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UNITED STATES v. NORTH

January 19, 1989

UNITED STATES OF AMERICA
v.
OLIVER L. NORTH


Gerhard A. Gesell, United States District Judge.


The opinion of the court was delivered by: GESELL

GERHARD A. GESELL, UNITED STATES DISTRICT JUDGE

 Pursuant to Section 5 of the Classified Information Procedures Act ("CIPA") and prior Orders of the Court, North has noticed 300 classified documents *fn1" contained in two large boxes, indicating the count or counts of the indictment to which each document allegedly relates. (Defendant's Fourth CIPA § 5 Notice). He has also noticed a 162-page narrative statement which purports to summarize bits of classified information which he expects the defense will elicit in testimony. (Defendant's Third Notice Pursuant to Section 5 of CIPA (Testimony)). The narrative weaves together classified information relating to hundreds of topics or incidents, often in a rather disjointed fashion, and, because he was not ordered to do so, North does not tie this classified information to particular counts.

 After examining the classified documentary and testimonial material, the Court has in most cases been unable to determine why North believes a particular document is relevant and material to the remaining counts. The government has indicated both orally and in writing its inability to relate the documentary materials to its understanding of the issues in the case.

 During the course of two CIPA § 6 in camera hearings, the Court solicited the assistance of North's counsel in an effort to resolve questions of possible admissibility raised by the notices. Although North and his counsel have for some time been in possession of the full text of each of these classified documents, they have remained, in spite of the Court's urging, unwilling to advise the government, except occasionally in the most generalized terms, why they believe that a particular document or portion of a document is relevant, material and required in defending the case. North has continued to insist that without his assistance the government must review this mass of material, line-by-line or word-by-word, indicating the extent to which the government will contend that a particular portion of each document and proposed testimony should not publicly be disclosed in the interests of protecting national security. Such designations would, in turn, generate a protracted discussion as to whether each segment withheld could be presented in a satisfactory substitute form, and this would be followed by a long series of rulings as to relevance and materiality.

 Against this background, it should be emphasized that North's CIPA § 5 notices of documents and testimony were prepared and filed at a time when the broad conspiracy allegations of Count One and Count Two were still in the case, and it is obvious that much of the material noticed was of primary significance to these counts and often only tangentially -- if at all -- related to other counts. Nonetheless, the Court was unable to persuade North to abandon or adjust his adamant position.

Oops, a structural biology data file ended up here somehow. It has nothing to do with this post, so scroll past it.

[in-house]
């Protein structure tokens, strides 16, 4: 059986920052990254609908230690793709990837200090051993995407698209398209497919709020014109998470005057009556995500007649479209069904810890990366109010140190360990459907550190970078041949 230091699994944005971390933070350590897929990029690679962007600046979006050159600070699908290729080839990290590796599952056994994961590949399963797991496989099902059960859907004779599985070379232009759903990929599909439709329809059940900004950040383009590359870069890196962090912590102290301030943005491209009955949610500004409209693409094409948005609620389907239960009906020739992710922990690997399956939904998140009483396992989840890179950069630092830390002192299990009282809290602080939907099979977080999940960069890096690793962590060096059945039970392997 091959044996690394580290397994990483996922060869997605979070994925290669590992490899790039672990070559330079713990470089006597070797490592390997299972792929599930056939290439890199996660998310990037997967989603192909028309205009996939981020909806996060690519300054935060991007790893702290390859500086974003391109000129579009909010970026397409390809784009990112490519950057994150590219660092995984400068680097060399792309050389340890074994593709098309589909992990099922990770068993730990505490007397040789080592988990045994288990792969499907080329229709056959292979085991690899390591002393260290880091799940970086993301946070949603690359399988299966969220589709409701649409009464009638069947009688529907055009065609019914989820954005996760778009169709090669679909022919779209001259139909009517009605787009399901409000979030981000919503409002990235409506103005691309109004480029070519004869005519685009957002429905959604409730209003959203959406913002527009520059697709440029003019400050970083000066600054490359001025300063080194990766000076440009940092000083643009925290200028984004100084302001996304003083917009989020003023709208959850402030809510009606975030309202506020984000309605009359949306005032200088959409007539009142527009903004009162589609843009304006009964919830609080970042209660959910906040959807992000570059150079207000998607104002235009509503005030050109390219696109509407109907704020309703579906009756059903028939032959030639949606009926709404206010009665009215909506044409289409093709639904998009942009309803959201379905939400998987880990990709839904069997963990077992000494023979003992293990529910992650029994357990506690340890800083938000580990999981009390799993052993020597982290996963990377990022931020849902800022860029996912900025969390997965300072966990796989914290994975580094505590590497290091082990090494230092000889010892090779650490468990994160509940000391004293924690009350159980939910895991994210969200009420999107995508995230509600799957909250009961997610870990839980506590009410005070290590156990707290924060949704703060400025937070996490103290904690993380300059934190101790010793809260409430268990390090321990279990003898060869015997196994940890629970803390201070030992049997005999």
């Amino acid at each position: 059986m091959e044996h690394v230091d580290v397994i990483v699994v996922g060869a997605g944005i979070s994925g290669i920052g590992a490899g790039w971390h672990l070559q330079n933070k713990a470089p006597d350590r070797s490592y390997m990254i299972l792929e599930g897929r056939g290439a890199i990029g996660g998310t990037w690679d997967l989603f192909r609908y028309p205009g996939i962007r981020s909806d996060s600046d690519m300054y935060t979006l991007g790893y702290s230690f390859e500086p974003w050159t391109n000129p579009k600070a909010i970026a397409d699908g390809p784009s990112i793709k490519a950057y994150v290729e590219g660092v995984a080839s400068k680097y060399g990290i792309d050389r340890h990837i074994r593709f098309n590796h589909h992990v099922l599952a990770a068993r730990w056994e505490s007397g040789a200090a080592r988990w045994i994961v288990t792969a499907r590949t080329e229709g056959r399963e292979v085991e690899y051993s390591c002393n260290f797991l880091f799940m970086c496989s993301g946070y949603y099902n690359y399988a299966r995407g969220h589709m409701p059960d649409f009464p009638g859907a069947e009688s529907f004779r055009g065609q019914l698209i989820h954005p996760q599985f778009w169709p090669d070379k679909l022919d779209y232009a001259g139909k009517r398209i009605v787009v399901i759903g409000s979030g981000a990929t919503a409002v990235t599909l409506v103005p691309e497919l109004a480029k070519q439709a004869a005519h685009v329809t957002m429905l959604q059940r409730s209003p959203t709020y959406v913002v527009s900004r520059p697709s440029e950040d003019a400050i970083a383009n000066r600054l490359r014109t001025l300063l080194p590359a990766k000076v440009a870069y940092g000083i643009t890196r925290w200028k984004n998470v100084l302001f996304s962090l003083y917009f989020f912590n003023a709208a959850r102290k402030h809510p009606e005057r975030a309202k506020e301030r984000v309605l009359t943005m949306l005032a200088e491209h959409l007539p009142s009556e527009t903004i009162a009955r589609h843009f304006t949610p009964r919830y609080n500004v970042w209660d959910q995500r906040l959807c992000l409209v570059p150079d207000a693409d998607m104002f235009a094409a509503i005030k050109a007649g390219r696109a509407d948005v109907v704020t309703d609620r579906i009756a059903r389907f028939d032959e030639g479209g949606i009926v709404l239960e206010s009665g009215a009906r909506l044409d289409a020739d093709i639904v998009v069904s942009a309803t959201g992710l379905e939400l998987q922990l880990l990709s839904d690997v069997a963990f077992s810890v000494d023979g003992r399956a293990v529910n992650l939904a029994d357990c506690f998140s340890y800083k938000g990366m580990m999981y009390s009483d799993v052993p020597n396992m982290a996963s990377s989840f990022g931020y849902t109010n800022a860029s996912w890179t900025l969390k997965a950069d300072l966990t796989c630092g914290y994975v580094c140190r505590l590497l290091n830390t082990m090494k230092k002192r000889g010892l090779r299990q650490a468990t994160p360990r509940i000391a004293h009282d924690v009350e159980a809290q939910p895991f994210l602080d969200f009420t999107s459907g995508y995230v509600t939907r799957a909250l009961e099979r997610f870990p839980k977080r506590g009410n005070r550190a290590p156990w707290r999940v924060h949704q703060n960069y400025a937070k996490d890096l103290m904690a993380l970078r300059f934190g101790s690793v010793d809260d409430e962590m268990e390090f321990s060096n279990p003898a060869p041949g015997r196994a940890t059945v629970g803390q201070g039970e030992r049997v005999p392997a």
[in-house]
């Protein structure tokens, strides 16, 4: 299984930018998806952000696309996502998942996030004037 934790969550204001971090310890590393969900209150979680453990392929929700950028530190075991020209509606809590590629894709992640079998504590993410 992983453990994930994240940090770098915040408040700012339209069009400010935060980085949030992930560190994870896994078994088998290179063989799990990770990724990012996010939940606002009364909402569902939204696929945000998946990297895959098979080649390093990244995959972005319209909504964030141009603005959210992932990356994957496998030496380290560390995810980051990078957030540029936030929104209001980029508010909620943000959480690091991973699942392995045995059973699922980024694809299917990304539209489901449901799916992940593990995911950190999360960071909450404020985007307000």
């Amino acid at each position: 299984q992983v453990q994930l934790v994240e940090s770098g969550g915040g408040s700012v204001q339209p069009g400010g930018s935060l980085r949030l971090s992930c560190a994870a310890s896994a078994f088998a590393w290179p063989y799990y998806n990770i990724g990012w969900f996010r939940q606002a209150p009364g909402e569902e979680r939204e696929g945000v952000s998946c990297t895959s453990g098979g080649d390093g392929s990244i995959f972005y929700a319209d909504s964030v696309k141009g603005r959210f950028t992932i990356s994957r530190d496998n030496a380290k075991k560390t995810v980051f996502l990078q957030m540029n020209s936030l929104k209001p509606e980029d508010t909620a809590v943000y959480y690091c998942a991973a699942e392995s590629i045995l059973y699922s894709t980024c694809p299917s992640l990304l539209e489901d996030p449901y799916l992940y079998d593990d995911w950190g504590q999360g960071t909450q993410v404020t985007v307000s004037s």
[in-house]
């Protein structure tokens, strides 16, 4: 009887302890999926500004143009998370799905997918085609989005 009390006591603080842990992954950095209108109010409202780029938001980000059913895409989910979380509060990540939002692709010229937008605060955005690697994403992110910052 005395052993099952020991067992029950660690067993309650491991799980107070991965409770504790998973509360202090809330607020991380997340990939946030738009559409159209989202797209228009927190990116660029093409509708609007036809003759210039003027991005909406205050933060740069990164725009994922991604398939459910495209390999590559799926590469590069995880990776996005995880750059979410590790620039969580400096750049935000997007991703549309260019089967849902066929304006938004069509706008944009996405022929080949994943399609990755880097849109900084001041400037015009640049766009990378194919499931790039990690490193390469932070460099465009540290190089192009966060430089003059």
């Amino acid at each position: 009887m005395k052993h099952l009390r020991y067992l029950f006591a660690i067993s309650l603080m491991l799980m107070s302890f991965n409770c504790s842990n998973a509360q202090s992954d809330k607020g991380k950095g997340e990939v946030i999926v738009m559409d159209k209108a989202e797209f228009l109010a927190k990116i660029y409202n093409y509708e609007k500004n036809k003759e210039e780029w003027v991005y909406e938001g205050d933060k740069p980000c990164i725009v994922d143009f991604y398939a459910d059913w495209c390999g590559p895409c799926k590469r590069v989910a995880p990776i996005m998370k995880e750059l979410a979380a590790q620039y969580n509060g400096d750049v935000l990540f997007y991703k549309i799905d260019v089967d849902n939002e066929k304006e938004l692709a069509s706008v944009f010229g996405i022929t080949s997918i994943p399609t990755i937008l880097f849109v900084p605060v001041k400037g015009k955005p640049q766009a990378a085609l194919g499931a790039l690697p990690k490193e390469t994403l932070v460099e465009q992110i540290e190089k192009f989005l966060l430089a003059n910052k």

Confronted with the resulting legal gridlock as outlined above, the Court has determined to follow a course of action which looks toward final resolution of the questions of admissibility presented by the notices during trial rather than at pretrial. This approach is being taken in part because a trial is definitely scheduled to commence January 31, 1989 after lengthy postponements due to discovery and prior attempts to resolve CIPA problems pretrial; because trial subpoenas ad testificandum and duces tecum have been issued; and because even if the defense position could be clarified by protracted pretrial activity, developments at trial would undoubtedly change the basis on which pretrial rulings were reached.

 General Categories

 After considering the representations of counsel in the in camera hearings and personally examining the CIPA § 5 material, the Court will, accordingly, indicate in general terms categories of information in the notices it believes should be available to the defense, if any such information exists in the materials, and, conversely, it will indicate the information that may not be mentioned by defense counsel or brought into the trial in any way except without benefit of a further ruling. All references below are limited to classified information. Unclassified information is not involved.

 The defendant may introduce, without prior Order of the Court:

 (I) Information showing or tending to show that the chronology was correct as to the entry of any item the government claims was incorrect. (Counts 13, 14, 16)

 (II) Information showing or tending to show any statement North made during the inquiry by the Attorney General which the government claims was false was in fact correct. (Counts 14, 15)

 (III) Information showing or tending to show any statement made in response to a congressional inquiry which the government claims was false was in fact correct. (Counts 4-7, 9, 13)

 (IV) Information showing or tending to show any order, directive, instruction or regulation North claims required or compelled him to respond falsely to any challenged statement ...


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